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Holt had workers do personal tasks

The Hillsborough public defender says she did nothing wrong and the accusations are part of a vendetta against her.

By AMY HERDY and GRAHAM BRINK

© St. Petersburg Times, published June 21, 2000


TAMPA -- As a young law student, Melissa Dearing hoped to get practical experience at the Hillsborough County Public Defender's Office.

Instead, Dearing says, she spent much of her time tending to the personal affairs of her boss, Public Defender Julianne Holt.

She typed campaign letters, filled out Holt's lengthy application to practice law in Texas and wrote lesson plans for Holt's part-time teaching job at Hillsborough Community College, Dearing said.

Today, Dearing is a 27-year-old labor lawyer in Jacksonville. She does not have fond memories of her time with Holt. "I had some real issues with her once I left and realized normal professionals don't do that to you," she said.

Others say they also spent public time on Holt's private affairs.

Interviews of former employees show a boss who asked her staff to spend hundreds of work hours tending to her personal and political needs, even though Florida law prohibits elected officials from using public resources for personal or political gain.

Wanda Moore, Holt's secretary for more than a year, says she was expected to babysit Holt's child in the office and did so a half-dozen times.

Sharon Slater, Holt's secretary for four years, says Holt once sent her to her South Tampa home to wait for more than an hour for the pool man to arrive.

Scott Moore, a computer technician for Holt for three years and Dearing's brother, says he installed appliances and made repairs at Holt's home.

Joe Moore, a process server for Holt, says he frequently delivered checks to Holt's campaign treasurer and made personal bank deposits for Holt.

None of the employees complained about the work they did, they say, for fear of getting fired.

Slater, however, kept copious records of work she did -- hundreds of copies of letters and memos on paper and on computer discs. She kept the records, she said, for the same reason she decided to tell her story now: "I couldn't stand what she was doing to other people. . . . Somebody needed to come forward."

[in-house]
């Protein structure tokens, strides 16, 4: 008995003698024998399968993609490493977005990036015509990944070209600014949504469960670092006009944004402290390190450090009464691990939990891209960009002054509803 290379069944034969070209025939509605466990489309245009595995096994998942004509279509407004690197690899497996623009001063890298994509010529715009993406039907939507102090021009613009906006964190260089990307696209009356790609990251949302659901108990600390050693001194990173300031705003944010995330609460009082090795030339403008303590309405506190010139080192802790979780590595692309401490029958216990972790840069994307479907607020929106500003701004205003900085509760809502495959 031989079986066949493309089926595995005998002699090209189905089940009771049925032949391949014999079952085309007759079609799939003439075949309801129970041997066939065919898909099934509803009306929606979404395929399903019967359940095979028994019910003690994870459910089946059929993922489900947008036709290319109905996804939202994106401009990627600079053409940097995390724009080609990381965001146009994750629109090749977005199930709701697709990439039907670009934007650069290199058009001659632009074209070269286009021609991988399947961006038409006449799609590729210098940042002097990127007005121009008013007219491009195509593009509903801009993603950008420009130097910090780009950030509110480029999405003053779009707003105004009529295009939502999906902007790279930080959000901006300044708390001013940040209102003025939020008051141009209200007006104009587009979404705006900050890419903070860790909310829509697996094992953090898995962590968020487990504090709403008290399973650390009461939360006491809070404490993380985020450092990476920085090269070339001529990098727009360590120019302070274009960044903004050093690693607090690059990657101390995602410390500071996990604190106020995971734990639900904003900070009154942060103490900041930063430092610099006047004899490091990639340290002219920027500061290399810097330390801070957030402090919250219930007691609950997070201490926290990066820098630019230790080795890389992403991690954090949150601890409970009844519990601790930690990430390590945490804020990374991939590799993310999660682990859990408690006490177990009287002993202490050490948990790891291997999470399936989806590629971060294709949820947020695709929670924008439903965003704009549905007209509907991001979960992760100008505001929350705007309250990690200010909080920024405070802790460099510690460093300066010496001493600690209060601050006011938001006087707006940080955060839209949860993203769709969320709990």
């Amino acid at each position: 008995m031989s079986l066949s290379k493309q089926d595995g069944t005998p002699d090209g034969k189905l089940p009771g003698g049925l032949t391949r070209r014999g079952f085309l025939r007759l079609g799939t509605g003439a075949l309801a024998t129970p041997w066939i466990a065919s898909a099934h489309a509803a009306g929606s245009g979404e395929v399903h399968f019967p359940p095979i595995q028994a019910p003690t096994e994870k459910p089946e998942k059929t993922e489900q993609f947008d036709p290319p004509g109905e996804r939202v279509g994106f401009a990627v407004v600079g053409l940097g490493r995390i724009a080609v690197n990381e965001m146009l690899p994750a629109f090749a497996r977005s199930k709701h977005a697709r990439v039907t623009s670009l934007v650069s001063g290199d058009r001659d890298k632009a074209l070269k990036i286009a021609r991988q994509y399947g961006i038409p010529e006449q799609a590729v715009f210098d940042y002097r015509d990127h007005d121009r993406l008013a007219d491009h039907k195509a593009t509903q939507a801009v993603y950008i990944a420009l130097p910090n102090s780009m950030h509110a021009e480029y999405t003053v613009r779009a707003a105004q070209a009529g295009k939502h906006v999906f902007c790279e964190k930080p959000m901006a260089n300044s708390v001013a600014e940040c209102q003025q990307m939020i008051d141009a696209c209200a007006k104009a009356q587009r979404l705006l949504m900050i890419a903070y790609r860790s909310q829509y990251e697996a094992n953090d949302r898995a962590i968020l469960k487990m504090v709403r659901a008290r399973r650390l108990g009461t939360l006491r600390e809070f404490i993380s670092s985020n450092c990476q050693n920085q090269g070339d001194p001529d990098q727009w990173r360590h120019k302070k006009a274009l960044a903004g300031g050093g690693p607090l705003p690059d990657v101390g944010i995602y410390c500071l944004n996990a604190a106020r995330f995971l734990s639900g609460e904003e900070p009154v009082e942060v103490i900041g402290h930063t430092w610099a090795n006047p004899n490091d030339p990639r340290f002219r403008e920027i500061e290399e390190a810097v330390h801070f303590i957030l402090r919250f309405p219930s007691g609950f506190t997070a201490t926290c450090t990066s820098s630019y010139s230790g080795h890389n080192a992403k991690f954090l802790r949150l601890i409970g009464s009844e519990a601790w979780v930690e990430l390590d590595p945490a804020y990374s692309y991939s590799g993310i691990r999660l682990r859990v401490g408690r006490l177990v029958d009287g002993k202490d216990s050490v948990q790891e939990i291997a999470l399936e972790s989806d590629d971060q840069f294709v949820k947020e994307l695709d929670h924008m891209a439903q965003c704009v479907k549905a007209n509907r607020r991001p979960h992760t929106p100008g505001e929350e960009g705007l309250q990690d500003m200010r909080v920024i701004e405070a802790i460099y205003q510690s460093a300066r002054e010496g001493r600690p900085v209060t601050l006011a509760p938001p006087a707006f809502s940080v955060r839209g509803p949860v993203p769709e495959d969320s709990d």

The computer discs show the work was done during work hours. Much of it included typing letters seeking support or thanking supporters during Holt's successful 1996 re-election campaign. One document, kept on a computer in Holt's office, tracked the location of Holt's campaign yard signs.

Other records show how Holt's secretaries spent hundreds of hours working on her teaching jobs at local colleges, for which she earned up to $2,500 a semester. The secretaries even graded tests Holt had given students. Holt's annual financial disclosures do not include all of her teaching income.

"Those are the types of things we have seen in the past that have gotten public officials into real trouble," said Polk County State Attorney Jerry Hill, who has investigated public corruption cases throughout Florida. "The rules are pretty clear: State employees are not paid tax dollars to do someone's personal work."

Holt, 45, who makes $125,375 a year, was elected public defender in 1992 and is running for her third four-year term. As public defender, she oversees an office of more than 150 employees including about 65 lawyers who represent indigent clients charged in criminal cases.

Holt denied ever forcing any of her employees to take care of her personal affairs on state time. Many of her employees volunteered to help, she said.

"I've read the statutes and I don't think that anything that I've done is wrong whatsoever in the context of what we are discussing," she said Tuesday.

She said any campaign work her employees did was on their own time or done without her knowledge or consent.

Holt called her accusers "disgruntled former employees," mostly from one family, who have a personal vendetta against her. She called most of them liars and said they are trying to sabotage her bid for a third term.

She also denied ever sending any employee to her house to wait for the pool man and said Slater left her office unhappy over the way an internal theft was handled.

"With everything I've done for them on a personal level, this offends me and it hurts," Holt said.

Three secretaries, same story

Slater went to work for Holt in January 1993 after six years with the Hillsborough State Attorney's Office. She spent the next six years at the public defender's office, four of them as Holt's secretary, from 1993 to 1997. She was paid $31,000 a year when she left in April 1999 to become a legal secretary.

"When I look back over what I did, I don't remember working on cases," said Slater, 39.

Slater said she often took Holt's car to be serviced, routinely made hair and doctor appointments for Holt's mother and typed numerous campaign letters. One typical letter, dated Oct. 17, 1996, thanked a Tampa doctor for allowing Holt to put a yard sign at his office.

Slater said she also kept track of dozens of Holt's campaign signs, and the names, addresses and phone numbers of supporters.

Her single biggest task, Slater said, involved Holt's part-time teaching job at Hillsborough Community College. Slater said she typed syllabuses, lesson plans and tests for Holt's American government class, and administered and graded the tests.